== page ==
According to the
Electrical Safety Foundation (ESFI), a non-profit organization entirely dedicated to promoting electrical
safety in our homes and workplaces, “there were 136 electrical fatalities
in 2017.” The ESFI continues, “There were 2,210 nonfatal electrical
injuries in 2017, an increase of 35% over 2016.”
Each year, Americans die because of electrical accidents – fatalities
directly caused by electric shock. While many of these deaths occur in
the workplace, some of them occur in our own homes. Many of the victims
of electric shock are children who were unsupervised, or who were being
supervised by parents who were not educated about electrical safety.
GFCIs Reduce Electrical Accident Deaths
There were only 136 fatalities from electric shock in 2017, but before
the use of ground-fault circuit interrupters (GFCIs) became common and
widespread, the deaths from
electric shock were in the ballpark of 800 a year.
Nowadays, it’s hard to come across a home or business that isn’t
outfitted with GFCIs, especially in rooms with water, such as bathrooms
and kitchens. They’re also standard outdoors in places exposed to
the elements – rain, snow, and also sprinklers.
Since GFCIs were adopted by electricians and homebuilders, the annual fatality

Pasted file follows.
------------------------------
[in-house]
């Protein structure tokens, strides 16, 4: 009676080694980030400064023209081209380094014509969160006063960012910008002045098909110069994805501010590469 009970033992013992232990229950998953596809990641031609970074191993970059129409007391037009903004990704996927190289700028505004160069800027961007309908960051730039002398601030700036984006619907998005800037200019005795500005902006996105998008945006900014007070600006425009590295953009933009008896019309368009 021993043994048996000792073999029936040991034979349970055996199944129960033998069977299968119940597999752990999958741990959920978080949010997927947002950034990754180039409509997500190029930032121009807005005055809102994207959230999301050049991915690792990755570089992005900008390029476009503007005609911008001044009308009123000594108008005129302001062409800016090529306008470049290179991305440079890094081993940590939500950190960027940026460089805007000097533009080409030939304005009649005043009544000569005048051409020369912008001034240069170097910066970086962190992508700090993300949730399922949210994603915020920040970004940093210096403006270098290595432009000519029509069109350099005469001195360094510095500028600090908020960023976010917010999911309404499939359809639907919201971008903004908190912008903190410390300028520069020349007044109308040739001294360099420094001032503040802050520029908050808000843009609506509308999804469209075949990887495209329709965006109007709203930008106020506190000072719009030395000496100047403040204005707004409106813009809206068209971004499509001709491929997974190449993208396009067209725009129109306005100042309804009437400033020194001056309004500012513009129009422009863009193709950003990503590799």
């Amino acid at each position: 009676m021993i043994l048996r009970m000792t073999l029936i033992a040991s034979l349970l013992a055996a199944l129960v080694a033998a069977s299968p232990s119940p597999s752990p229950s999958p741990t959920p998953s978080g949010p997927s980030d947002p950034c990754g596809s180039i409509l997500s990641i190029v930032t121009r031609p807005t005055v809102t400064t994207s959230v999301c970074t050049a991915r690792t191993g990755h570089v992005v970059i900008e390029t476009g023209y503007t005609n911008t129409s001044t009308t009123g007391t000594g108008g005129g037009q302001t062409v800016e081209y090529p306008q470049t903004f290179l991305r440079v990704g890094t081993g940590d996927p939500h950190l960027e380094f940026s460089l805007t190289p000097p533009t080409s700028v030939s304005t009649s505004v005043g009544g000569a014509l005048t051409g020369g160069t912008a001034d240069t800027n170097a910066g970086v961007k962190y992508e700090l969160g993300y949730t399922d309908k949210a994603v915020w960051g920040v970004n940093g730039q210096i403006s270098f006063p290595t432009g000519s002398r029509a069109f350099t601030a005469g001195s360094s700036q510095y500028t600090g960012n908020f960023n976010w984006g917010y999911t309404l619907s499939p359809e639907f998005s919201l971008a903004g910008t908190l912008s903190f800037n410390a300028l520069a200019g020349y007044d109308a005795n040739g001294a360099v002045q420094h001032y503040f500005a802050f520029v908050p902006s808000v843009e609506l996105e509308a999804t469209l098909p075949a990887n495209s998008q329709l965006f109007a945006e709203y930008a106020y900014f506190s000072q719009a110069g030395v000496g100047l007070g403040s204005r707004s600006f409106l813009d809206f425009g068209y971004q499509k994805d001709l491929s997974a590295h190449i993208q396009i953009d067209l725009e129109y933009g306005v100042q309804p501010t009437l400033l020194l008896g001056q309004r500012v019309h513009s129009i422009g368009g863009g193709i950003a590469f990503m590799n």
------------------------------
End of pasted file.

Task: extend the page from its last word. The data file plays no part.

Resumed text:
rate from electric accidents has dropped from around 800 annual deaths
to 200 or less – this is amazing, but we still have work to do to
get those fatalities down closer to zero.
How GFCIs Work
How do GFCIs work? For starters, they’re a type of outlet but they
are unique because they are specifically designed to reduce the risk of
electric shock, especially in areas like bathrooms and kitchens that have water.
For example, if you’re in the bathroom and you plug in a
hairdryer in the GFCI outlet, it will monitor how much power is going into the hairdryer.
But if you accidentally drop the hairdryer into a tub or sink full of
water, the GFCI will detect the interruption in the current and it will
automatically cut the power going to the hairdryer – this could
save your life.
3 Signs of a Home Electrical Problem
How do you know if an outlet is a GFCI outlet? It’s easy. It will
have a yellow Test and red Reset button. It may also have an indicator
light that is built into the outlet.